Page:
Ford Motor Company, Minneapolis, circa 1915

Norman told me the story of how Lou went from working as a salesman to founding his own automobile franchise: “The story that I know concerning my father working for Howard & Horton was that he sold 500 cars in one year.  I say that because he told me that... [He was] a super salesman... [and had a] great sales personality.  And you know, if you realize, that’s more than one car a day that he was selling for somebody else.  And on the strength of that was his ability to get a franchise.  And in those days, since cars were not very reliable, the requirement was that you had to take in a partner who was a mechanic, so that the cars would certainly get serviced properly, and when people brought ‘em in with their complaints they could be taken care of.  That’s why he got Mr. Kimball.  That was the basic requirement.  The Chevrolets became, eventually, the biggest selling car.  And during the Depression when people who were used to Buicks and whatever... couldn’t afford them, they went down to the Chevrolets and Fords.  So Chevrolet, during the Depression, became the most popular car, [in the] late 20’s, the middle of the 30’s, and so on.”  Thus, in the early 1920’s Lou teamed up with a mechanic named Frank Kimball and got an automobile franchise.  According to my grandfather Bud the precise year was 1921.  Francis Yedidia recalls that her father Sam Bierman helped Lou get started in his business.  Sam’s help must have been critical at that particular moment in Lou’s life, when he was struggling to make the leap from employee to manager.  The first years he was in business must have been particularly tough.  Harold stated: “And I can remember when Norman and I were little kids and we lived in an apartment house, second flight of steps up the back.  My father used to candle eggs at night to make extra money...if the egg had a little one in the middle you discarded it [laughs]...  Norman and my father and I, we’d stand in the bathroom and we’d hold an egg up to the light and see if we could find the spots.  He was just earning extra money.”  

A Chevrolet showroom, Minneapolis, 1926

In the 1925 Minneapolis city directory there is the following listing: “Louis S (Grossman Kimball Co) r 1506 Sheridan av N—Grossman Kimball Co (Louis S Grossman Frank Kimball) automobiles 1304 E Lake”.  In the same year the brother of Jennie, Chas E. Berman, was one of Lou’s employees.  Chas was living at home at 902 11th Avenue North at the time.  Evidently, by 1925 Lou and his family had moved to Sheridan Avenue North, which was in the same neighborhood as Grace and Harry Stillman, Sam and Sophie Marcus, and—in 1927—Max and Ida Grossman.  Lou lived less than five-minute’s walk from his older sister and younger brother, while the dealership was on other the end of town.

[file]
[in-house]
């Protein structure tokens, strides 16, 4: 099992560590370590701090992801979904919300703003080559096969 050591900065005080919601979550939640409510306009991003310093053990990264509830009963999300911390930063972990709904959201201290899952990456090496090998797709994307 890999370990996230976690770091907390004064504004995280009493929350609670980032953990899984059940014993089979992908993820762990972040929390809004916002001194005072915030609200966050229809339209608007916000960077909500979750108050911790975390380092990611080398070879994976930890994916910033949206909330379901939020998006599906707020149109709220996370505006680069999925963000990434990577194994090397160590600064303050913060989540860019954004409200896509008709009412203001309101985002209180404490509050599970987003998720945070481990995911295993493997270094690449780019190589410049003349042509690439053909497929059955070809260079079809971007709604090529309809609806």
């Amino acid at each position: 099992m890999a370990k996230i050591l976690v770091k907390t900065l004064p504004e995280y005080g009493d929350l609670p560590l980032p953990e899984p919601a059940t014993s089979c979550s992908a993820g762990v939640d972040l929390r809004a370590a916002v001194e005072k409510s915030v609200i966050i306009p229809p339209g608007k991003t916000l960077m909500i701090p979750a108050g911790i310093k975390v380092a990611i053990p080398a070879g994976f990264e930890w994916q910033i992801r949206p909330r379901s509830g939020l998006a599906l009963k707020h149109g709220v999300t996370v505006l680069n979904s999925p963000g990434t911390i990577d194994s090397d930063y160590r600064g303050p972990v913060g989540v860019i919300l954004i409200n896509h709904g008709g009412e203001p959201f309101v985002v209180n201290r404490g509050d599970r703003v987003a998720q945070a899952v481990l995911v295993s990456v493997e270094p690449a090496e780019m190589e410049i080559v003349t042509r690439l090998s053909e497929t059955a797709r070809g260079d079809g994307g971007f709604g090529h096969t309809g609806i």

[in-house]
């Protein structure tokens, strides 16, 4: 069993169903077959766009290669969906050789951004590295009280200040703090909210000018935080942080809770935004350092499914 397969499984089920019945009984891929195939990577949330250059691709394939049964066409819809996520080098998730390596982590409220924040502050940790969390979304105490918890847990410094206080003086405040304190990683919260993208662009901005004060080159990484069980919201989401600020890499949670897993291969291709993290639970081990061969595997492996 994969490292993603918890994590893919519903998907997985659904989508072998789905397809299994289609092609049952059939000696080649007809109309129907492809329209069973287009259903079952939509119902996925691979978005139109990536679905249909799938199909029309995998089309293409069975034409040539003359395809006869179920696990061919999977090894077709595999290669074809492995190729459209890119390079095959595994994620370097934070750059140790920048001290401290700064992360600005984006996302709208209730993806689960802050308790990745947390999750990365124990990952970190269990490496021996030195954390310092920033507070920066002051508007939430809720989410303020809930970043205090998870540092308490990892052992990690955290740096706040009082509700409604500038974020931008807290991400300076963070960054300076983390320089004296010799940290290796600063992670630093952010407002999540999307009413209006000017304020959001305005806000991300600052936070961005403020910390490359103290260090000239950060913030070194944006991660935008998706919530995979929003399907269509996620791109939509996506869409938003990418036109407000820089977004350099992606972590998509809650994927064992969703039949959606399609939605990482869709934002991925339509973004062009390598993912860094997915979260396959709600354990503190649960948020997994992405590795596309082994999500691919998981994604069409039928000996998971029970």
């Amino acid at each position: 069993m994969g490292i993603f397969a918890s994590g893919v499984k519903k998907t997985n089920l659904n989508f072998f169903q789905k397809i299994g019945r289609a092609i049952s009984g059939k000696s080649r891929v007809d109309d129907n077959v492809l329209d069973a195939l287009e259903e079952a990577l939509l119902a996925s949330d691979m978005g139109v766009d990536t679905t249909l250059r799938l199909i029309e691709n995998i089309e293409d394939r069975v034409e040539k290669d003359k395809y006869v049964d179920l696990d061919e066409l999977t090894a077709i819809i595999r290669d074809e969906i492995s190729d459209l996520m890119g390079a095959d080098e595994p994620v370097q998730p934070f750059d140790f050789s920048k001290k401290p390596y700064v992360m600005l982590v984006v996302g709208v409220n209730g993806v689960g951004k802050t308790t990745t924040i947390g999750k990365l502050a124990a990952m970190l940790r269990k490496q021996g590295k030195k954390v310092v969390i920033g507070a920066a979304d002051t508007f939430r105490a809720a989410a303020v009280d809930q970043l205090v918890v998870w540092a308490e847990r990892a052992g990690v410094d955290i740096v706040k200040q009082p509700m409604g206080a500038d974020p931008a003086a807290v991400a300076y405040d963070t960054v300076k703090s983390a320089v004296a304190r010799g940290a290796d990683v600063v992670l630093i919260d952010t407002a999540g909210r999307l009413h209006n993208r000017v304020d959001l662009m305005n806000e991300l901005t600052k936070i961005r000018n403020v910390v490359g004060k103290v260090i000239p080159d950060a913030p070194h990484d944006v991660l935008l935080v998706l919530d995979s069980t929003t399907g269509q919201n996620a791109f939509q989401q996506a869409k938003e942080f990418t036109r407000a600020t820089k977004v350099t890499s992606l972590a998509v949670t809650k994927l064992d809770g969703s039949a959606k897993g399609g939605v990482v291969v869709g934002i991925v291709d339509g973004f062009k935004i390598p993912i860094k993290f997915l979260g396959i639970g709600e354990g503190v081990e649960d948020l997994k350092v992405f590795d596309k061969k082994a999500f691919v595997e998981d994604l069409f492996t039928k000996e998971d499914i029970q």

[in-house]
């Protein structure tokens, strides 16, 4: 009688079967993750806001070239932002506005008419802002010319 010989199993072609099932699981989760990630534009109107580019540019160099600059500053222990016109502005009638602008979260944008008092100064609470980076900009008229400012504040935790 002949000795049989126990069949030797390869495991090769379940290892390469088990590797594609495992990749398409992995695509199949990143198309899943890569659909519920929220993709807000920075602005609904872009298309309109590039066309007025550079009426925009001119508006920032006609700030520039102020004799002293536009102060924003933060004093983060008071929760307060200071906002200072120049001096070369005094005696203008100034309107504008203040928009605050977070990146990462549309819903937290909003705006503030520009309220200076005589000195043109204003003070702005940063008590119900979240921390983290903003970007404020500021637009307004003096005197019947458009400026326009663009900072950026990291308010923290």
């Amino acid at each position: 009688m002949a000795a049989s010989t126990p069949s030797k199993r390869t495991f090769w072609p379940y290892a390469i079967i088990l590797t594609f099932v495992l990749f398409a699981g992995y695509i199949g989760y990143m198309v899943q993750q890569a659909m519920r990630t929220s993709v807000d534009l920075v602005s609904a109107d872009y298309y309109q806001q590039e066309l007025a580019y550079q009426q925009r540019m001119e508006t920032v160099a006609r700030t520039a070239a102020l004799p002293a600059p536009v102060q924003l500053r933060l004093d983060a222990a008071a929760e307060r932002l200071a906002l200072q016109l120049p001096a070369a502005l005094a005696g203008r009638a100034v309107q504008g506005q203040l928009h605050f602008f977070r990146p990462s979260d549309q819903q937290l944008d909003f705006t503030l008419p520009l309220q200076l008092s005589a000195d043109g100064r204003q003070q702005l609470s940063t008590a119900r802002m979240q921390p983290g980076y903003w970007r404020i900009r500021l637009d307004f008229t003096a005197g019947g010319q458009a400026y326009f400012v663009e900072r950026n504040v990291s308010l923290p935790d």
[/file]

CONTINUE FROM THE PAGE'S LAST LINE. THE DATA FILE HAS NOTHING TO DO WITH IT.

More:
Kimball Chevrolet Company, 600 South 7th Street, photo 1929


Chevrolet sedan, Minneapolis, 1929

Around the year 1925, just as the Grossman Kimball Company was starting to take off, Lou and Jennie filed for divorce.  Jennie took her two sons to Los Angeles, California in order to start a new life there.  She eventually married Orem Cohen, who had immigrated to the United States via Ireland.  Curiously, in the 1929 directory there appears the following listing: “Jennie Grossman Mrs h 1506 Sheridan av N”.  In spite of this apparent anomoly the divorce probably occurred in late 1928.

By 1927 Lou had become the sole owner of his company.  Harold explains: “And it seemed that Frank Kimball, as I understand it, didn’t like to work too much, so father bought him out, and that’s when it became Grossman Chevrolet.”  

Grossman Chevrolet Company, 1300-24 East Lake Street, 1950

 In the Minneapolis city directory of that year Lou listed himself as the “manager” of the business.  The telephone number was “Drexel 0815” and it was the first listed telephone number of any Grossman or Berman in our family!  Bud commented that “Lou was an excellent businessman and built a company from scratch that’s still family operated.”

Not long after the divorce Lou married Beatrice “Bertha” Berman (31 Oct. 1899-Jan. 1989), the daughter of Aria Berman as well as Jennie’s first cousin.  Beatrice first appears in the 1920 Federal Census as a stenographer working at a bank.  In the 1930 directory I found the following listing: “Louis S (Beatrice) mgr Grossman-Chevrolet Co. r 2011 3rd av S—GROSSMAN CHEVROLET CO Louis S Grossman Mgr Automobile Dealers 1304 E Lake tel Drexel 6815”.  Lou and Beatrice were married by 1931.  

 The 1935 Minneapolis city directory listing reads “Louis S (Beatrice) prop and mgr Grossman Chevrolet Co h 2731 Dean blvd—GROSSMAN CHEVROLET CO L S Grossman Prop and Mgr Sales and Service 1304-1310 E Lake Tel Drexel 3636”.